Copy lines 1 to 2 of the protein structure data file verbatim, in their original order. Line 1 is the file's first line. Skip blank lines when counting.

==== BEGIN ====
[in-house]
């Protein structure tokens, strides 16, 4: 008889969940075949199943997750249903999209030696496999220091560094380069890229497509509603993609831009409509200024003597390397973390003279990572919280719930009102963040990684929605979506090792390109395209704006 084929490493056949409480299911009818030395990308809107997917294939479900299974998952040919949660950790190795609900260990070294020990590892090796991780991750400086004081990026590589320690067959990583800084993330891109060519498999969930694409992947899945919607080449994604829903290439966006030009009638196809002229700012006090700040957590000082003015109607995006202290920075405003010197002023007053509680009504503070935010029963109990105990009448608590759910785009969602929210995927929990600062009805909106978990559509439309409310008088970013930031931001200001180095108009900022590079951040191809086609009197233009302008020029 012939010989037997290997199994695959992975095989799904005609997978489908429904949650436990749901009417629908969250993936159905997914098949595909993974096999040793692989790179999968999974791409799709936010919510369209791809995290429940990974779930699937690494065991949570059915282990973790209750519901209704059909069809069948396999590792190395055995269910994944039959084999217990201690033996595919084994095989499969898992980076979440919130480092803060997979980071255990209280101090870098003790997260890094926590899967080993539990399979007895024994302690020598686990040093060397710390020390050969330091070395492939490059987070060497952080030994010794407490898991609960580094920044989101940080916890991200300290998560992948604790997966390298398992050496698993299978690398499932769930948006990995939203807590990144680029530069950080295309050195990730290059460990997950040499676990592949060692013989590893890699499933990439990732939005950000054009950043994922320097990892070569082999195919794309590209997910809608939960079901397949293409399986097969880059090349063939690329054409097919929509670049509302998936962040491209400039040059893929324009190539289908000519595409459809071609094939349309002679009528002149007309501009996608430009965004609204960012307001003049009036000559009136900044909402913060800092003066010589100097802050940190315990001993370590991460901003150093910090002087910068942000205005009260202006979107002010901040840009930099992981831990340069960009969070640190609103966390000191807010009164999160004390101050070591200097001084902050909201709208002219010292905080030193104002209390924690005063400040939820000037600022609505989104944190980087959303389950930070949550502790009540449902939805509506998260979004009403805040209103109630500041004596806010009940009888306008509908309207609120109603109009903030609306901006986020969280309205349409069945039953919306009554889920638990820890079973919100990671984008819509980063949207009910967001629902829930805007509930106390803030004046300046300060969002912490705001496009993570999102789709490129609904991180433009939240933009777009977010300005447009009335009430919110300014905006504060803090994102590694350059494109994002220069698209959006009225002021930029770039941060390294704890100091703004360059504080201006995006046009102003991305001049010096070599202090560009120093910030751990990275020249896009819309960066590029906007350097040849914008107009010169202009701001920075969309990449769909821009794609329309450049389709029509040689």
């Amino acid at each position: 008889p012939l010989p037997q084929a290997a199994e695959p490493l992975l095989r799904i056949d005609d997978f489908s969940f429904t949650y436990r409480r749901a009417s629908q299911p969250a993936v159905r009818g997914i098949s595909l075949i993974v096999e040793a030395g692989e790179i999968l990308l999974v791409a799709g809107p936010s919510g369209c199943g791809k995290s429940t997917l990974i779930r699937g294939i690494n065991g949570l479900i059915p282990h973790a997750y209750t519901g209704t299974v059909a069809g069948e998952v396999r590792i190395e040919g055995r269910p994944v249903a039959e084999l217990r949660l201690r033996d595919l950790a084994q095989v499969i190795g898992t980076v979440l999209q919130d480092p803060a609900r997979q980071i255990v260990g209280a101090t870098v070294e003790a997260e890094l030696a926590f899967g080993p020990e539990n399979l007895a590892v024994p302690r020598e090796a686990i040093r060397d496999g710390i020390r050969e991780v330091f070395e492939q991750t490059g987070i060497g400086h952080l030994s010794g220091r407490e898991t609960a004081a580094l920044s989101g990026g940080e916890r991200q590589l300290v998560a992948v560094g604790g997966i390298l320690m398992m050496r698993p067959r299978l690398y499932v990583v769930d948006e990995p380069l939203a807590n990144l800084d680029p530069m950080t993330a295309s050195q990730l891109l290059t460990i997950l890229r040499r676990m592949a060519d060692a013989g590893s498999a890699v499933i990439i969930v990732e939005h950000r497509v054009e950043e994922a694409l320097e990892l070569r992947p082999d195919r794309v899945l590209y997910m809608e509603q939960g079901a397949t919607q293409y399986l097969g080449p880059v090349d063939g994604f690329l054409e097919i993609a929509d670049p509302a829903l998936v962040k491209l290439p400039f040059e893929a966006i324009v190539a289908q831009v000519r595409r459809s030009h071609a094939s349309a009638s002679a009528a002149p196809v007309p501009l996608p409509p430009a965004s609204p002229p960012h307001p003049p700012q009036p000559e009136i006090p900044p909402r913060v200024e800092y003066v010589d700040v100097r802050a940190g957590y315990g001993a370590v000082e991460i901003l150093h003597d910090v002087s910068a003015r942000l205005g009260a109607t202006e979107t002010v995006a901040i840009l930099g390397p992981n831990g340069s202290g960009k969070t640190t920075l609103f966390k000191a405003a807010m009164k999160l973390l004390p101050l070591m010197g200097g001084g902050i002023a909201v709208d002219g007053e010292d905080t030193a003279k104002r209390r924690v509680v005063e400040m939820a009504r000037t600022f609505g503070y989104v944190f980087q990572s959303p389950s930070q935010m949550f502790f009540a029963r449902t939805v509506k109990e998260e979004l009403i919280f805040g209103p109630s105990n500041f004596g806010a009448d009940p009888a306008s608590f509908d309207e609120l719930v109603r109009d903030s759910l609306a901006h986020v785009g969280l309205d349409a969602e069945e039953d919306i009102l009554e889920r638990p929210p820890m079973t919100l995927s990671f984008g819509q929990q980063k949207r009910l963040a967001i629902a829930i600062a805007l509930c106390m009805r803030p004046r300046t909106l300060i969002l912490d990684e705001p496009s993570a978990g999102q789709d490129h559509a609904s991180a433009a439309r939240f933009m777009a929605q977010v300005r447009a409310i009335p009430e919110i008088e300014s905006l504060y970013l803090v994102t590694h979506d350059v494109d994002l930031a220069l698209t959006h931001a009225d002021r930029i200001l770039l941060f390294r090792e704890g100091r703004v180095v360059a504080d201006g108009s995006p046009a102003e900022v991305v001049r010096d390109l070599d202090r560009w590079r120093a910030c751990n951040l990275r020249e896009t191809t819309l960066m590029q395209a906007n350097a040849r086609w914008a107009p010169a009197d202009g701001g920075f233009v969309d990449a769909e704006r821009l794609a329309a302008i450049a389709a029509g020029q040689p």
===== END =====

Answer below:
[in-house]
């Protein structure tokens, strides 16, 4: 008889969940075949199943997750249903999209030696496999220091560094380069890229497509509603993609831009409509200024003597390397973390003279990572919280719930009102963040990684929605979506090792390109395209704006 084929490493056949409480299911009818030395990308809107997917294939479900299974998952040919949660950790190795609900260990070294020990590892090796991780991750400086004081990026590589320690067959990583800084993330891109060519498999969930694409992947899945919607080449994604829903290439966006030009009638196809002229700012006090700040957590000082003015109607995006202290920075405003010197002023007053509680009504503070935010029963109990105990009448608590759910785009969602929210995927929990600062009805909106978990559509439309409310008088970013930031931001200001180095108009900022590079951040191809086609009197233009302008020029 012939010989037997290997199994695959992975095989799904005609997978489908429904949650436990749901009417629908969250993936159905997914098949595909993974096999040793692989790179999968999974791409799709936010919510369209791809995290429940990974779930699937690494065991949570059915282990973790209750519901209704059909069809069948396999590792190395055995269910994944039959084999217990201690033996595919084994095989499969898992980076979440919130480092803060997979980071255990209280101090870098003790997260890094926590899967080993539990399979007895024994302690020598686990040093060397710390020390050969330091070395492939490059987070060497952080030994010794407490898991609960580094920044989101940080916890991200300290998560992948604790997966390298398992050496698993299978690398499932769930948006990995939203807590990144680029530069950080295309050195990730290059460990997950040499676990592949060692013989590893890699499933990439990732939005950000054009950043994922320097990892070569082999195919794309590209997910809608939960079901397949293409399986097969880059090349063939690329054409097919929509670049509302998936962040491209400039040059893929324009190539289908000519595409459809071609094939349309002679009528002149007309501009996608430009965004609204960012307001003049009036000559009136900044909402913060800092003066010589100097802050940190315990001993370590991460901003150093910090002087910068942000205005009260202006979107002010901040840009930099992981831990340069960009969070640190609103966390000191807010009164999160004390101050070591200097001084902050909201709208002219010292905080030193104002209390924690005063400040939820000037600022609505989104944190980087959303389950930070949550502790009540449902939805509506998260979004009403805040209103109630500041004596806010009940009888306008509908309207609120109603109009903030609306901006986020969280309205349409069945039953919306009554889920638990820890079973919100990671984008819509980063949207009910967001629902829930805007509930106390803030004046300046300060969002912490705001496009993570999102789709490129609904991180433009939240933009777009977010300005447009009335009430919110300014905006504060803090994102590694350059494109994002220069698209959006009225002021930029770039941060390294704890100091703004360059504080201006995006046009102003991305001049010096070599202090560009120093910030751990990275020249896009819309960066590029906007350097040849914008107009010169202009701001920075969309990449769909821009794609329309450049389709029509040689």